Radioactive isotopes as a boon

Radioactive isotope

Occasionally the radiation dose from equipment contaminated with mineral deposits may present a hazard.

All of these collisions and ionizations take place very quickly, in less than a second. In this technique, which is known as a "tracer technique," a radioactive isotope or its suitable compound is introduced at one point in a system, and its movement is traced by measuring the radioactivity at different parts of the system.

An isotope is a particular kind of atom All the atoms of an element have the same number of protons, but the number of their neutrons can differ. Uses of Radioactive Isotopes There are about 50 naturally occurring radioactive isotopes, and the rest are artificial.

Such isotopes or their compounds are called "radioactive tracers. In this method food is treated with gamma rays so that it has a longer shelf life. What are radioactive isotopes? The continuous analysis and rapid response of nuclear techniques, many involving radioisotopes, mean that reliable flow and analytic data can be constantly available.

An extensive range of organic chemicals can be produced with a particular atom or atoms in their structure replaced with an appropriate radioactive equivalent.

Malaria is brought under control by reducing the number of mosquitoes by this technique. In such cases, the heat produced in the decay of the radioactive isotope is converted into electricity by means of thermoelectric junction circuits or related devices.

When the organisms die, they stop incorporating new C, and the constituent C starts to turn back into N by beta decay. These minerals may be deposited as scale in piping and oil field equipment or left as residues in evaporation lagoons.

Approximately 50 of these are found in nature; the rest are produced artificially as the direct products of nuclear reactions or indirectly as the radioactive descendants of these products. This may result in: Such facilities also process bulk products such as raw wool for export from Australia, archival documents and even wood, to kill parasites.

Isotopes of Hydrogen Now that we recalled what isotopes are, what makes them radioactive? That refers to an isotope that is unstable - the atoms will decay after a while.

This process is called radiometric dating or carbon dating. When the radioactive isotope moves in the body, it accumulates in the area of the tumor or blood clot.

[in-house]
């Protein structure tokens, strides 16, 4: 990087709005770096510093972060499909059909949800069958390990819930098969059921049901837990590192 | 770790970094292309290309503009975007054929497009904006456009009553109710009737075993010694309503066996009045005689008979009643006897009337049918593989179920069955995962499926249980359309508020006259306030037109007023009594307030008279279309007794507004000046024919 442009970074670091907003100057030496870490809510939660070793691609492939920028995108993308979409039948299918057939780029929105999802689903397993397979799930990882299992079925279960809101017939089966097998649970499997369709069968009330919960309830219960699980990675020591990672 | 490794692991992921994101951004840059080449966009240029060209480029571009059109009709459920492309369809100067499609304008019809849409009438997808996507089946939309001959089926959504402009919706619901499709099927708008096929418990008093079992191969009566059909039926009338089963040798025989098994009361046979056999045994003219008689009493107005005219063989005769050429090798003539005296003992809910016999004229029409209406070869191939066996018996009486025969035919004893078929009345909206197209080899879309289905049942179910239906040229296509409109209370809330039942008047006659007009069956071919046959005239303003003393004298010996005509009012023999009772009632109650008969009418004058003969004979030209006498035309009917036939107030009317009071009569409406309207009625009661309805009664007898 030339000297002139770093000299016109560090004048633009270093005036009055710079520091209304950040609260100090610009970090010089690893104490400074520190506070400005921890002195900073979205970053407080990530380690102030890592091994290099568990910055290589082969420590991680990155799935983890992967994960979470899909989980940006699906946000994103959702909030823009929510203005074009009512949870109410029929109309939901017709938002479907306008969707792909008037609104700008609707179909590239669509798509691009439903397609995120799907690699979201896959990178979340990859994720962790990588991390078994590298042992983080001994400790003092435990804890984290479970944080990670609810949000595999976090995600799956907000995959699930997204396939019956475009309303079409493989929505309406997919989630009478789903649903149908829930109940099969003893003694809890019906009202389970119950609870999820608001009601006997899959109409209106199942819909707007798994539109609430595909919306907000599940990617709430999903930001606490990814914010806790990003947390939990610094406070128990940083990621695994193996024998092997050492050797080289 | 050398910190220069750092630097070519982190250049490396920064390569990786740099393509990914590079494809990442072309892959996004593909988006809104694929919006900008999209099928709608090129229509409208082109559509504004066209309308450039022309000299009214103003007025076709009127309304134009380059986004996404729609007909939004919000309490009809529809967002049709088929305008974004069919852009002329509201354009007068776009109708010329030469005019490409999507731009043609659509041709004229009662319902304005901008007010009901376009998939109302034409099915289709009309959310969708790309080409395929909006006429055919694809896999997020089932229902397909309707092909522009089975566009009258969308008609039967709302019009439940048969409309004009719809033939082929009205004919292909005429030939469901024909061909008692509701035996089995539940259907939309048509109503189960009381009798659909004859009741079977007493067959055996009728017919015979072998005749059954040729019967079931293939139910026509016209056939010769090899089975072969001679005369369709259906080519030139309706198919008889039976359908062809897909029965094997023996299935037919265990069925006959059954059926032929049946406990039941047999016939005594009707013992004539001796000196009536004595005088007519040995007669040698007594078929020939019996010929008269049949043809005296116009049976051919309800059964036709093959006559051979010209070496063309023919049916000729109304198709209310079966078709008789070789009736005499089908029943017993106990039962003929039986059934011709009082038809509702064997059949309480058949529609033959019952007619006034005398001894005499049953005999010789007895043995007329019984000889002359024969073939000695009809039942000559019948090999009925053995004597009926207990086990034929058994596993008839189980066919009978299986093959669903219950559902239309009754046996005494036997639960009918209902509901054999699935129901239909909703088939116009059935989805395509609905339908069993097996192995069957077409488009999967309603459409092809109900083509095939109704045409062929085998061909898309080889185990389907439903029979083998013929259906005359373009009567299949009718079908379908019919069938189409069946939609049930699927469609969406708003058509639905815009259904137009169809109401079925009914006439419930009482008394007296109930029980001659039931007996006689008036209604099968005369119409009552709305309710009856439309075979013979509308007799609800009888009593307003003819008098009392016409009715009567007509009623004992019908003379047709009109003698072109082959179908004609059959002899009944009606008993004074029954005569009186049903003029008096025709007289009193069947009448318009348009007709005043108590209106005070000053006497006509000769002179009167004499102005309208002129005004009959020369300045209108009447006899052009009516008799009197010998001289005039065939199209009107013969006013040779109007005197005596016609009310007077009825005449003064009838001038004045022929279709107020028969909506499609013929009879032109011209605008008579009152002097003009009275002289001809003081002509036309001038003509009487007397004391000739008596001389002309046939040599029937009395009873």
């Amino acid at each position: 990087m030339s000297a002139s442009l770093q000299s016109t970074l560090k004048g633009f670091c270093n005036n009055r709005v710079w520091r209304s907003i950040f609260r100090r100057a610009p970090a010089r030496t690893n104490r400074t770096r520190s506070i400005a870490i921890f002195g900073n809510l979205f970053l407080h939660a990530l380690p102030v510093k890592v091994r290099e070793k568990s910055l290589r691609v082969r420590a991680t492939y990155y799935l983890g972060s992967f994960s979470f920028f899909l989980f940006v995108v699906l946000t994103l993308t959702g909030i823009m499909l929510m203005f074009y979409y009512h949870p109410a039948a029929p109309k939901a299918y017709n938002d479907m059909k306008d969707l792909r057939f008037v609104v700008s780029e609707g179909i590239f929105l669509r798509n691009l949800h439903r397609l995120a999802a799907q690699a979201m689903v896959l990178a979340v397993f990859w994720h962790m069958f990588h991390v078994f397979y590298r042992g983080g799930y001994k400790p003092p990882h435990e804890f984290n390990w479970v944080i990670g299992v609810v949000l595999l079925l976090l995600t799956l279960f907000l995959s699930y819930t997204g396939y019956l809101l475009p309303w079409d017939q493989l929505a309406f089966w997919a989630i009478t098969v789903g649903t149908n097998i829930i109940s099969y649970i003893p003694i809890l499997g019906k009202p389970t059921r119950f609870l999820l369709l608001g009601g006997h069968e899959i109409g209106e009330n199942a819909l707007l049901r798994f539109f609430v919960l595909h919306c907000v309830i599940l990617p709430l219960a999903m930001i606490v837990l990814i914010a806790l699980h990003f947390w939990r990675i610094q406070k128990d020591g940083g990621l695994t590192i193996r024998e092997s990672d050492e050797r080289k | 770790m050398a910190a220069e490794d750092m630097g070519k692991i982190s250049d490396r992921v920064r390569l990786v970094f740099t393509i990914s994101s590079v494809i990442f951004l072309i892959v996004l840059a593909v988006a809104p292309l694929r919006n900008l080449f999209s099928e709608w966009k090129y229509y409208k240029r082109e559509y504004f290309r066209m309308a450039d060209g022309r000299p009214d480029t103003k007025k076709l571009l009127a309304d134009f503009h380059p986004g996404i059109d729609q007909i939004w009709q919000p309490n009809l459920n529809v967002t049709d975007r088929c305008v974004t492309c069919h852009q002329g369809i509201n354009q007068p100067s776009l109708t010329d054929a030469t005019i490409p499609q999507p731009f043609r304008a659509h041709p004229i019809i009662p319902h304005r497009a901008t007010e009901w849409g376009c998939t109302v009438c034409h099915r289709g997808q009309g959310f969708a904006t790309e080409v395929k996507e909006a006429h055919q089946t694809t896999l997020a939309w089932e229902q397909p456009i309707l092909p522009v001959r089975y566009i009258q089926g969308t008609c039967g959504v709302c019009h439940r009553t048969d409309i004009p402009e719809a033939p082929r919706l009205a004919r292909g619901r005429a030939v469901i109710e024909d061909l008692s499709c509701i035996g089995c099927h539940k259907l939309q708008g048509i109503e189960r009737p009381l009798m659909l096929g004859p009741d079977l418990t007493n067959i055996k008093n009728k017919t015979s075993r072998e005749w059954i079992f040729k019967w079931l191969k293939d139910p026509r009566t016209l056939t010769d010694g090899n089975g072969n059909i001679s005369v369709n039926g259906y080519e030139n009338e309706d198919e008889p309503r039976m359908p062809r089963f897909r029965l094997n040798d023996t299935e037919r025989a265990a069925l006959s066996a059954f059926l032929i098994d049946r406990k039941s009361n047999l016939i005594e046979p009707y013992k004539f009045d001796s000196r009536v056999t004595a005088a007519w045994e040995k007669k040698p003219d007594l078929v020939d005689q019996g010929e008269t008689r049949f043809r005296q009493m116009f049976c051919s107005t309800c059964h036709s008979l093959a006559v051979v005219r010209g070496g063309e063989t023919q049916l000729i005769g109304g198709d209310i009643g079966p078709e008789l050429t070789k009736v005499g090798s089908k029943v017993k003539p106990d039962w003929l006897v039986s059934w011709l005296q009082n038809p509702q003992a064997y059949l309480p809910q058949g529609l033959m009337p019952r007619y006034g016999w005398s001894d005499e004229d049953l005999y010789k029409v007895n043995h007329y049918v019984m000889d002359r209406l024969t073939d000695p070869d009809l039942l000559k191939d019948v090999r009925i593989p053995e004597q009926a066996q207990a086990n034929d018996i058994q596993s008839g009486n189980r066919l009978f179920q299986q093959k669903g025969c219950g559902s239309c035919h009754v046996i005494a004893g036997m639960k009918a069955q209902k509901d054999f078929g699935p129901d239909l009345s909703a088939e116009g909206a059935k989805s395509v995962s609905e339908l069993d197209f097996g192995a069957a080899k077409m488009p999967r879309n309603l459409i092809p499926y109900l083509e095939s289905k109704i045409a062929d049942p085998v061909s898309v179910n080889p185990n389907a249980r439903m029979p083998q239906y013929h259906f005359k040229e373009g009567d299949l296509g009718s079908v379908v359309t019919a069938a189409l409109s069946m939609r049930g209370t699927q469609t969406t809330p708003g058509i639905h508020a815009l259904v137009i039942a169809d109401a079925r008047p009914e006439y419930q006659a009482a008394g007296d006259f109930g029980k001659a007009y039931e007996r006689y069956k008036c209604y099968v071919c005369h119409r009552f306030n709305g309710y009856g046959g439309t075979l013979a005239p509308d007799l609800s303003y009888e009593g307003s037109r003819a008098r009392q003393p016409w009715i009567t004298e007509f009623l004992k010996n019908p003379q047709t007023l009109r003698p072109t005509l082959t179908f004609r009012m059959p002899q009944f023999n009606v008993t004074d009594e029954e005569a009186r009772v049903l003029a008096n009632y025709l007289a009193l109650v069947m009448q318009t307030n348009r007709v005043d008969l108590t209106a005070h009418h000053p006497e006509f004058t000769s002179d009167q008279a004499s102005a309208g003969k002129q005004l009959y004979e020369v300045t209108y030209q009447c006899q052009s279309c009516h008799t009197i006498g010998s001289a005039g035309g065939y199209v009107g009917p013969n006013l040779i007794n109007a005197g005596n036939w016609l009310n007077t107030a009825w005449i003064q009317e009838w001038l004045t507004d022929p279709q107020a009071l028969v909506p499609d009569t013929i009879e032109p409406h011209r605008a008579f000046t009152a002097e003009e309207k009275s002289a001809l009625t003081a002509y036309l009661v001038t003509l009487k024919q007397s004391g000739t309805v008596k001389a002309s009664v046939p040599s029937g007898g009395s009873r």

Uses of Radioactive Isotopes

After the invention of the gamma scintillation camera by Hal Anger, an American engineer in the s, diagnosing deep injuries in the body became relatively easy. The table lists some naturally occurring radioactive isotopes.

Radioactive Na is injected into the body of the patient or administered orally. However, they cannot be simply turned off, and so must be properly shielded both when in use and at other times.

Radioactive Isotopes Used in Medicine With the advancement in medical technology, many new treatment methods are coming into existence. Nuclear techniques are increasingly used in science, industry and environmental management.

Radioactive isotopes are used in detecting and preventing the corrosion of metals. Large-scale irradiation facilities for gamma sterilisation are used for disposable medical supplies such as syringes, gloves, clothing and instruments, many of which would be damaged by heat sterilisation.Every chemical element has one or more radioactive isotopes.

For example, hydrogen, the lightest element, has three isotopes with mass numbers 1, 2, and 3. Only hydrogen-3, however, is a radioactive isotope, the other two being stable. More than 1, radioactive isotopes of. "Radioactive Isotopes A Boon For Society" Essays and Research Papers Radioactive Isotopes A Boon For Society REVIEW VOCABULARY REVIEW radioactive isotope is an isotope whose nucleus tends to release particles, radiant energy, or both; radioactive dating is a technique for determining the age of a material by measuring the amount of a particular radioactive isotope the material contains.

Radioactive isotopes- boon or a bane Radioactivity is the spontaneous emission of energy from unstable atoms. Atoms are found in all natural matter. There are stable atoms, which remain the same forever, and unstable atoms, which break down or 'decay' into new atoms. These unstable atoms are said to be 'radioactive', because they emit.

Such isotopes or their compounds are called "radioactive tracers." For example, in order to find out if blood is circulating to a wound or not, a radioactive isotope is introduced into the body, and after a suitable time, some quantity of the blood is taken from the wound, and its radioactivity is calculated using a Geiger-Muller Counter.

Radioactive Isotopes A Boon For Society. REVIEW VOCABULARY REVIEW radioactive isotope is an isotope whose nucleus tends to release particles, radiant energy, or both; radioactive dating is a technique for determining the age of a material by measuring the amount of a particular radioactive isotope the material contains.

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